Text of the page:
Passport Delays: Canada Opens New Service Sites

OTTAWA — The federal government is adding new passport service locations across Canada because of a backlog in processing applications.

Social Development Minister Karina Gould announced on Wednesday that people can now apply for and collect passports at Service Canada centers in Red Deer, Alta., Sault Ste. Marie, Ont., Trois-Rivieres, Que., and Charlottetown, PEI

That’s in addition to five new locations added in July, and Gould expects to add another seven to nine locations to the program soon.

“I think this is a very important and long-awaited change,” she said in an interview. “Those of us who live in more urban areas don’t realize we’re so lucky to be close to a passport office.”

The additions should make it easier for people outside major centers to access services and reduce stress on offices in regional hubs, she added.

No new federal money was needed to make the change, Gould said. The funds come from a revolving fund consisting of passport fees.

Gould said the current crisis and complaints about long wait times has accelerated work, but she was already looking to bring passport services to more locations before the backlog started to fall.

She visited Sault Ste. Marie in April, before the media started reporting complaints about wait times. Local Liberal MP, Terry Sheehan, told Gould that people in the Sault would have to drive seven or eight hours to Thunder Bay or Toronto to visit a passport office in person.

Until Wednesday, there was no passport office on Prince Edward Island.

“So I’ve already started looking at who’s not around, and how we can fix this,” she said. “And then it got much more acute.”

Nearly 1.1 million applications for new and renewed passports have been submitted since April as pandemic restrictions ease and Canadians resume travel.

More than a quarter of that had not yet been processed at the beginning of August.

Government statistics show that the system is starting to catch up with demand as the gap between the number of passport applications per month and the number of passports issued is narrowing.

Call center waiting times have decreased significantly and “triage measures” have been implemented at 17 passport offices to reduce the person’s headaches.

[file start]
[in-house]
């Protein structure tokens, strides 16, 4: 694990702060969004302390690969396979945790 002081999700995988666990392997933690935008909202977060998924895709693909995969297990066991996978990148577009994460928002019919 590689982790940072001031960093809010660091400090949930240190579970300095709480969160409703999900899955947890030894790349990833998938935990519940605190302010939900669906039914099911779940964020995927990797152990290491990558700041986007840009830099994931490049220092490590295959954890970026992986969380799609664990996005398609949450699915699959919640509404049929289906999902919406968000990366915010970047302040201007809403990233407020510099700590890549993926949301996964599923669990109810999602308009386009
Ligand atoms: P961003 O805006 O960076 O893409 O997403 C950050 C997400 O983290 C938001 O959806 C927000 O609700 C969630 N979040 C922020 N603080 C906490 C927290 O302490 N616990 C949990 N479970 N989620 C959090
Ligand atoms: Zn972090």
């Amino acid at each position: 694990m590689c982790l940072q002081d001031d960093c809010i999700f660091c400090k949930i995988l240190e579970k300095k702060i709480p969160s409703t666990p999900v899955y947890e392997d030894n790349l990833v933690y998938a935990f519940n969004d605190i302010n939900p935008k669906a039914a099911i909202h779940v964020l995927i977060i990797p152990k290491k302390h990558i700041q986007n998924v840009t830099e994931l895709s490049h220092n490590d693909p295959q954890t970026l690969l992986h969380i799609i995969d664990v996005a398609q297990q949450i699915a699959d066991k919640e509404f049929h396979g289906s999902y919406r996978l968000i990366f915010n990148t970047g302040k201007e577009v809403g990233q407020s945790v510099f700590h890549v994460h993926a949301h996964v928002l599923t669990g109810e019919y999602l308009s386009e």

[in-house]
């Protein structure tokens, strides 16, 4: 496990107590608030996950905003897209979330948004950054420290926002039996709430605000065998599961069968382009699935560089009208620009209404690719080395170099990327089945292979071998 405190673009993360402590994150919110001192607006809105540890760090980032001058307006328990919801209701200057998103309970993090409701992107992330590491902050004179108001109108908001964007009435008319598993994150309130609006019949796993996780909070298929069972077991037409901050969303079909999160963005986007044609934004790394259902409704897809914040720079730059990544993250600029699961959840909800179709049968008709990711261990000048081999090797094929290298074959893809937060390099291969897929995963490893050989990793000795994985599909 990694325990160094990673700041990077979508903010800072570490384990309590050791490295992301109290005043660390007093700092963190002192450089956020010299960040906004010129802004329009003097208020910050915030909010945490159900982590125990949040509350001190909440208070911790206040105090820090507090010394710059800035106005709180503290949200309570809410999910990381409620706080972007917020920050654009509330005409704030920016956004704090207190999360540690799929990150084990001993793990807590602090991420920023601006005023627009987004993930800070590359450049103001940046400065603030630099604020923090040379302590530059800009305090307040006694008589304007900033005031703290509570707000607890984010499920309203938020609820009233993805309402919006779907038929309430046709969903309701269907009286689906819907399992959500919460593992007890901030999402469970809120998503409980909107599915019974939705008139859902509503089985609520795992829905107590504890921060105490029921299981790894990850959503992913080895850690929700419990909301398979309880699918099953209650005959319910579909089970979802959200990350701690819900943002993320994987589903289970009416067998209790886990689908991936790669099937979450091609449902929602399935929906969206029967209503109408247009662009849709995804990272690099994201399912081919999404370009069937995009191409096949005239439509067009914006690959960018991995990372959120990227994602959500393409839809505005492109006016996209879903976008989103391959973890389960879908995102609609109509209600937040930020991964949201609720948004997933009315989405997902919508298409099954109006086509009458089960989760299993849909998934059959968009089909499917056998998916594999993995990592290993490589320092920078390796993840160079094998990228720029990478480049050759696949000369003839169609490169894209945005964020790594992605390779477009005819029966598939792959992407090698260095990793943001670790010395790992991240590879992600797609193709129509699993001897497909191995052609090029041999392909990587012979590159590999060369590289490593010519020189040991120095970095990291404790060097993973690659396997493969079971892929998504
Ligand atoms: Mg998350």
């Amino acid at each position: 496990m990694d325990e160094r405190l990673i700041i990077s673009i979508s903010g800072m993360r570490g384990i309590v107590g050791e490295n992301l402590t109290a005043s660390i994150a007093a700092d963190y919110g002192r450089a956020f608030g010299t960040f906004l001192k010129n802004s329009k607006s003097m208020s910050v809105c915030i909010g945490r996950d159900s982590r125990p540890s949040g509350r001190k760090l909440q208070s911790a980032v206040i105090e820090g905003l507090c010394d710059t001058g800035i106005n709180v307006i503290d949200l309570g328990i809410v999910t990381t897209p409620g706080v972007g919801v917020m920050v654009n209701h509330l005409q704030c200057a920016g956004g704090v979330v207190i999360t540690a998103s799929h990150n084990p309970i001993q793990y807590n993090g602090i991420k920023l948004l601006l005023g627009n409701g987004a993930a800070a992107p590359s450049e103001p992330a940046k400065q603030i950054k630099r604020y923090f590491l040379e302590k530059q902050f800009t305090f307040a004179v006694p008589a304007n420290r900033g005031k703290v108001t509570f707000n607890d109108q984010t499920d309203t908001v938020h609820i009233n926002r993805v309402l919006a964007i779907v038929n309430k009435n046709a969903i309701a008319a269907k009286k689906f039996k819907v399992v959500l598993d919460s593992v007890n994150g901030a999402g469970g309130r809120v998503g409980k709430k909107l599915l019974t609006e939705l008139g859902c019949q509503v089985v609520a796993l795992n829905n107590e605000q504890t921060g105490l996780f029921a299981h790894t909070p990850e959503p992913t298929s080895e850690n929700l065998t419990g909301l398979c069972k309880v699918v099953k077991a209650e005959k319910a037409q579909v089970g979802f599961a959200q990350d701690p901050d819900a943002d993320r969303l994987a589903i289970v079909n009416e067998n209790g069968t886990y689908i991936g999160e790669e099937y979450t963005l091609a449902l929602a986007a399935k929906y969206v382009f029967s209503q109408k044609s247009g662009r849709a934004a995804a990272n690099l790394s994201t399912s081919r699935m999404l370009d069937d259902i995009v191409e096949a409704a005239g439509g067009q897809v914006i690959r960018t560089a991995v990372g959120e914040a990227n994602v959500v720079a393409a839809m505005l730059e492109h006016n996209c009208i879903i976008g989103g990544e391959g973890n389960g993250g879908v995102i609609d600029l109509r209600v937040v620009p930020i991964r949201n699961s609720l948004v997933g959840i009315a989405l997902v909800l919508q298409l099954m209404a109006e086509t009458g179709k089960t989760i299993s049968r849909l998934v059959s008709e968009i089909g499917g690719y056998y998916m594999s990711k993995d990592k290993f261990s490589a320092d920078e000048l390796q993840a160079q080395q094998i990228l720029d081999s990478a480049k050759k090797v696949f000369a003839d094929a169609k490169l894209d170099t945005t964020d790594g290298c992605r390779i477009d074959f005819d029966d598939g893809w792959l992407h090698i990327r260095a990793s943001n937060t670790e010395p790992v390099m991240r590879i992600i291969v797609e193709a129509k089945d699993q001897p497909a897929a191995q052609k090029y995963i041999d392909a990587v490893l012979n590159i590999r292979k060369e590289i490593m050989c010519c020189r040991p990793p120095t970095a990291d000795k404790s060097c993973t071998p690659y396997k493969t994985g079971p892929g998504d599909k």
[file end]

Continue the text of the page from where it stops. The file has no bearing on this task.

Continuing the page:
Gould said 442 new employees have been hired so far this summer and 300 have already been trained and employed.

But there remains a big backlog.

In the first week of August, the number of passports issued within 40 working days of an application fell from 81 percent the week before to 72 percent.

This is largely due to emailed applications.

In the first week of August, 95 percent of personal application passports were issued within the government’s 10-day service standard, a percentage that has remained stable throughout the summer.

For applications by mail, the 20-day service standard was met in only 40 percent of cases at the beginning of August, compared to 53 percent at the end of July. The government also warns that it can take more than 13 weeks to get your passport in the mail.

The aggregate numbers are not substantially better than in June, when Prime Minister Justin Trudeau was forced to respond to mounting complaints, calling the system’s performance “unacceptable.”

In the week of June 20, 76 percent of passports were issued within 40 working days.

Processing times also don’t factor in waiting to get a face-to-face appointment, and only a limited number of walk-ins are available.

Proof of upcoming travel is required to receive service within two months at offices with a 10-day processing time, including the times announced Wednesday.

Urgent services for people who can prove they need a passport within 48 hours are only available in major urban centers – Toronto, Montreal, Vancouver, Calgary, Edmonton, Gatineau, Que. and Québec City.

As the backlash over wait times continues, some reports suggest Canadians are making “fake” travel plans to show to passport officers, then canceling their flights once their application is in line.

Gould said she doesn’t know this is a “widespread problem,” but she’s heard about it anecdotally. “I strongly advise Canadians not to do that. It is unfair, unfriendly and unnecessary,” she said.

Gould said during the morning press conference that the government had not predicted how much demand would rise sharply earlier this year. She insisted that an unexpected plethora of applications submitted is the main culprit in the passport delays.

While she would not comment on the details of her deliberations, she said a cabinet committee was formed earlier this year — the Task Force on Services to Canadians — to look at how to ensure services are provided under federal jurisdiction in ” a timely and effective manner” that takes into account the toll of the pandemic.

This report from The Canadian Press was first published on August 17, 2022.

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